ATHENS, GA.- The College of Environment and Design at the University of Georgia
presents a solo exhibition of the work of Corrine Colarusso: Stirred Fiction.
Her large scale paintings redefine the genre of landscape and offer rich, contemplative experiences. Detailed and layered in curious ways, radiating with luminous color and wild imagination, Colarusso's paintings depict the complexities of our interconnectedness and estrangement with the natural environment.
She writes about her work:
In my work, nature, landscape, the bright symbolic sunrise, the gloaming, weather conditions, paint and color, become a stirred fiction. Less about verisimilitude, yet true to the experience of looking and being there, I make images that merge the materiality of paint with illusion and abstraction. There is a metaphorical, fugitive quality to my work, that depicts not a comfortable nature, but a shifting one that acknowledges we live in a time when technology seems increasingly natural to us and nature itself less so. And because of this, landscape, nature, plant life, however beautiful and seemingly familiar, provides a speculative reality. We are connected and distanced to the patterns and signals found within the language of rocks, reeds, and vistas that glow. My paintings depict this duality that courses through even the most benign landscapes, as speculations on what is observed.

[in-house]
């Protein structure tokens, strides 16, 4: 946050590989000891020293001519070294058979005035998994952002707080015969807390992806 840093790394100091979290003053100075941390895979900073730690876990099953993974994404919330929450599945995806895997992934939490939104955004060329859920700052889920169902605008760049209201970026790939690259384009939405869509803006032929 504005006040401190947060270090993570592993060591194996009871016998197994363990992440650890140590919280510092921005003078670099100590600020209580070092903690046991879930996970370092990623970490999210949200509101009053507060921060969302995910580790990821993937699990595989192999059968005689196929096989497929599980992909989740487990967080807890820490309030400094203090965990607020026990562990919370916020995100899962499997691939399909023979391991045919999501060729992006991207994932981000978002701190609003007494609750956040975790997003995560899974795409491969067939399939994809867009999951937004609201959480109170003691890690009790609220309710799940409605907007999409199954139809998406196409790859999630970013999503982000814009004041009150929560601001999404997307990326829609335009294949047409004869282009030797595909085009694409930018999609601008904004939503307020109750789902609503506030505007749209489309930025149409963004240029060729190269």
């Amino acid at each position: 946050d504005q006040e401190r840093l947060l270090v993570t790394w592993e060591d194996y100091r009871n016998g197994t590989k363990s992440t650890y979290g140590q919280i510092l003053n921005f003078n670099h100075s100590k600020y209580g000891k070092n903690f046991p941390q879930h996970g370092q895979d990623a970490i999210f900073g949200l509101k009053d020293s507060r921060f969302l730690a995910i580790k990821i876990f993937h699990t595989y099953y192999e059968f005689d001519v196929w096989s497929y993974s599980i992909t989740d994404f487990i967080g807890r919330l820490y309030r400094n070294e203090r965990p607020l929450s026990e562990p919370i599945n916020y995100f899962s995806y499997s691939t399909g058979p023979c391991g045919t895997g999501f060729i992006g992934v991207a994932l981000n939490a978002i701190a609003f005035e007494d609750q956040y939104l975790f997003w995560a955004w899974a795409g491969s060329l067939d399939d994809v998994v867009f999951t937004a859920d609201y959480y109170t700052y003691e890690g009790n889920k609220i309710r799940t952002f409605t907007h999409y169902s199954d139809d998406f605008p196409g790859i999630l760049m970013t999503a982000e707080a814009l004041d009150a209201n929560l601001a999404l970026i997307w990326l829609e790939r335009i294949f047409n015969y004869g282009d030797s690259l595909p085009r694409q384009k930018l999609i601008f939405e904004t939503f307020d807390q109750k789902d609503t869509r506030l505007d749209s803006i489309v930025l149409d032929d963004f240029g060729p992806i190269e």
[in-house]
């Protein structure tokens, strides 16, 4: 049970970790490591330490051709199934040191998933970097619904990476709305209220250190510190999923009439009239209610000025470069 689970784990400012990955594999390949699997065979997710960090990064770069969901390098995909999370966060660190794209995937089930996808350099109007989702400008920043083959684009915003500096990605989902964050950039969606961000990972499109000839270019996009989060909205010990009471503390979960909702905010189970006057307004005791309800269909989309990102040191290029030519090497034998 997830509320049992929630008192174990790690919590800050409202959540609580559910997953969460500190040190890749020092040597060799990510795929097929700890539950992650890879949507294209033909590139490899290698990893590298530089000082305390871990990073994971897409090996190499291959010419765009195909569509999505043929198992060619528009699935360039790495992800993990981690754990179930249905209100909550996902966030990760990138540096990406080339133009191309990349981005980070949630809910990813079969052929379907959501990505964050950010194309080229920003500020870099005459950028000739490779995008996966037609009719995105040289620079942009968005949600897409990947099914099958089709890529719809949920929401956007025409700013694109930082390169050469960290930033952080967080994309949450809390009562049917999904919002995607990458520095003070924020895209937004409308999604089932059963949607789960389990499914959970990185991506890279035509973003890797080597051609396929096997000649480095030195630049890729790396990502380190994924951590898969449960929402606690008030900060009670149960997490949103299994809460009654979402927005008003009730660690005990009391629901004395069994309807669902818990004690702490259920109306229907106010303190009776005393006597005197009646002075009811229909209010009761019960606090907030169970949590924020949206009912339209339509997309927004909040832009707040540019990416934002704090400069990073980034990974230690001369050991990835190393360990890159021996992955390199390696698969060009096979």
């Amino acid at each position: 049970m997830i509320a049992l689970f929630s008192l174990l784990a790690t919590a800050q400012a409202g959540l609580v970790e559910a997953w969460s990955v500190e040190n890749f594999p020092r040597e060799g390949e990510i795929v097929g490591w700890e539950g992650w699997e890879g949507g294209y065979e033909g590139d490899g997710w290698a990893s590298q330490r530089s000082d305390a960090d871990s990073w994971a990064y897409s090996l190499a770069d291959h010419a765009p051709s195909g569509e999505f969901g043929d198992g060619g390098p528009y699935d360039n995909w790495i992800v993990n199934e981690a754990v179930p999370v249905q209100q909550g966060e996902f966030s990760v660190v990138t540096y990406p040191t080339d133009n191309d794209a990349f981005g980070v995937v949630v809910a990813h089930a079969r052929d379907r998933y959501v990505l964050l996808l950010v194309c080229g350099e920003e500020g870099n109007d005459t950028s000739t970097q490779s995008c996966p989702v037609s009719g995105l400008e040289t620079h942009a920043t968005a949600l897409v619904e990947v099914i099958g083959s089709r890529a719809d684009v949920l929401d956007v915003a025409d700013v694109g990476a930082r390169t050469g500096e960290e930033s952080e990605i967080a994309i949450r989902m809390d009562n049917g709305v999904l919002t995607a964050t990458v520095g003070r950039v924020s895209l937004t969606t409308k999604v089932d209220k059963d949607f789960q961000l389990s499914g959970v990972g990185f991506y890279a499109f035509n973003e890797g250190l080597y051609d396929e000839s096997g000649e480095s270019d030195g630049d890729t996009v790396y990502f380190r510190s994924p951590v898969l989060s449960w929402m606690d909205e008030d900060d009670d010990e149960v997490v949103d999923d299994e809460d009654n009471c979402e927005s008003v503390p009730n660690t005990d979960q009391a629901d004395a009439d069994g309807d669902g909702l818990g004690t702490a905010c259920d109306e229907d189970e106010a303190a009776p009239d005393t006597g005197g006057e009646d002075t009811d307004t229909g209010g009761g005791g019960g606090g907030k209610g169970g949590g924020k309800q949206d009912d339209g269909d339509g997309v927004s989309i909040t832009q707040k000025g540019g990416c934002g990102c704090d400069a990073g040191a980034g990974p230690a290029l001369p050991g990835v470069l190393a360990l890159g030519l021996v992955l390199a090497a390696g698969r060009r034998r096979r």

Originally from Boston, MA, Corrine Colarusso has spent much of her career as an artist and professor of painting in Atlanta. Her work has been shown in numerous solo exhibitions, most recently the Newport Art Museum in Rhode Island (2014) and the Macon Museum of Arts and Sciences in Macon, Georgia (2013). She holds a B.F.A. from the University of Massachusetts, and an M.F.A. and from Tyler School of Art of Temple University. She was a Fellow at the Yale Summer school of Art and Music. Several grants and awards including a Guggenheim, Mellon, and MacDowell Colony Fellowship have supported her work. She has been a visiting artist at the American Academy in Rome, the Cortona Program of the University of Georgia, and the Ossabaw Island Project. In the 70s she traveled to India and Nepal on a Fulbright Hayes Research Grant. Her work has been shown in many solo and group exhibitions and is included in numerous public, private, and corporate collections.